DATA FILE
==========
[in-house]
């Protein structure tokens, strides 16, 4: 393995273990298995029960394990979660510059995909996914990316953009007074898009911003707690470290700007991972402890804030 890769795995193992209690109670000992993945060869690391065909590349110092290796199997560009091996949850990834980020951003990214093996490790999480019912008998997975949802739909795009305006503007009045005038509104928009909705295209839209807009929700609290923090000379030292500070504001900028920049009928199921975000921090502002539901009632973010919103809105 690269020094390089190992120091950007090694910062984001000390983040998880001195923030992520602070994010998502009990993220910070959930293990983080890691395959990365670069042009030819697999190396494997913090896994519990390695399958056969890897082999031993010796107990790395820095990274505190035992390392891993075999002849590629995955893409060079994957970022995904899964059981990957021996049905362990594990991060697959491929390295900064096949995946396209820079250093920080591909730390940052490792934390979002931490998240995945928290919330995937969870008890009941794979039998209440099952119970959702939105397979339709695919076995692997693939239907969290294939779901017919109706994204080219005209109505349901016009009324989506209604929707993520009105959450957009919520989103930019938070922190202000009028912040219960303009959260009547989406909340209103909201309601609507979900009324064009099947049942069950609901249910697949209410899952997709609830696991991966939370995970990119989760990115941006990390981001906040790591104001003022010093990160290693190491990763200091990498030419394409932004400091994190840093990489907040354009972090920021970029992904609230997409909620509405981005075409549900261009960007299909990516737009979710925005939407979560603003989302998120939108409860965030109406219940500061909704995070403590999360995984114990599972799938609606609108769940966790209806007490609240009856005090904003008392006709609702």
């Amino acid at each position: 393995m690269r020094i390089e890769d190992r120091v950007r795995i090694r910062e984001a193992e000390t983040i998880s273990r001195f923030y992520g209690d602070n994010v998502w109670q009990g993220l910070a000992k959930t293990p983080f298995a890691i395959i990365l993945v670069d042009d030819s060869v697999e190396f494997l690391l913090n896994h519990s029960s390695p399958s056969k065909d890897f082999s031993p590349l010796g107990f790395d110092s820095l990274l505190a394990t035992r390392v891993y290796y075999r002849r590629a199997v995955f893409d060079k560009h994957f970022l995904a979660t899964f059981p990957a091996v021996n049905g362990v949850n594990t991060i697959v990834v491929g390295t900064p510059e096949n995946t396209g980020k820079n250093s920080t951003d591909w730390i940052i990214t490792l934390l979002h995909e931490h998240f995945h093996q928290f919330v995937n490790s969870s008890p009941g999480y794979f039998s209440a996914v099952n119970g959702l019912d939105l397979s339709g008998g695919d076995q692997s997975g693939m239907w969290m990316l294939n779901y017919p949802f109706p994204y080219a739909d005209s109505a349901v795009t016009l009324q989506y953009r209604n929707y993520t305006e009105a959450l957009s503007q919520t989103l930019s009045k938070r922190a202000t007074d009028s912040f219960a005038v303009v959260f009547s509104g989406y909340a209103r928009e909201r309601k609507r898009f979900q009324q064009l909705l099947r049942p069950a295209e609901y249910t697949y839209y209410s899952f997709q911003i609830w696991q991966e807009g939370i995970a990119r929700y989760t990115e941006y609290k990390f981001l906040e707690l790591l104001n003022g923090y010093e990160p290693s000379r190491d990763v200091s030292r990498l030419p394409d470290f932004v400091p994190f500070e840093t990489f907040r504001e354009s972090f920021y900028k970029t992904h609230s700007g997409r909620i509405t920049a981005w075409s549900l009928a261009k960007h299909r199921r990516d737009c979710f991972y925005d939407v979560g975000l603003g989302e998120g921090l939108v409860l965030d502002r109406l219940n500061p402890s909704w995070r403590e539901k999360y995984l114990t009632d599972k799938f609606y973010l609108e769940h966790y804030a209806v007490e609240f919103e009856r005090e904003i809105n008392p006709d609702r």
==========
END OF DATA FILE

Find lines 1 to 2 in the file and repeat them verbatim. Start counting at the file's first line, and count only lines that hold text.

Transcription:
[in-house]
């Protein structure tokens, strides 16, 4: 393995273990298995029960394990979660510059995909996914990316953009007074898009911003707690470290700007991972402890804030 890769795995193992209690109670000992993945060869690391065909590349110092290796199997560009091996949850990834980020951003990214093996490790999480019912008998997975949802739909795009305006503007009045005038509104928009909705295209839209807009929700609290923090000379030292500070504001900028920049009928199921975000921090502002539901009632973010919103809105 690269020094390089190992120091950007090694910062984001000390983040998880001195923030992520602070994010998502009990993220910070959930293990983080890691395959990365670069042009030819697999190396494997913090896994519990390695399958056969890897082999031993010796107990790395820095990274505190035992390392891993075999002849590629995955893409060079994957970022995904899964059981990957021996049905362990594990991060697959491929390295900064096949995946396209820079250093920080591909730390940052490792934390979002931490998240995945928290919330995937969870008890009941794979039998209440099952119970959702939105397979339709695919076995692997693939239907969290294939779901017919109706994204080219005209109505349901016009009324989506209604929707993520009105959450957009919520989103930019938070922190202000009028912040219960303009959260009547989406909340209103909201309601609507979900009324064009099947049942069950609901249910697949209410899952997709609830696991991966939370995970990119989760990115941006990390981001906040790591104001003022010093990160290693190491990763200091990498030419394409932004400091994190840093990489907040354009972090920021970029992904609230997409909620509405981005075409549900261009960007299909990516737009979710925005939407979560603003989302998120939108409860965030109406219940500061909704995070403590999360995984114990599972799938609606609108769940966790209806007490609240009856005090904003008392006709609702």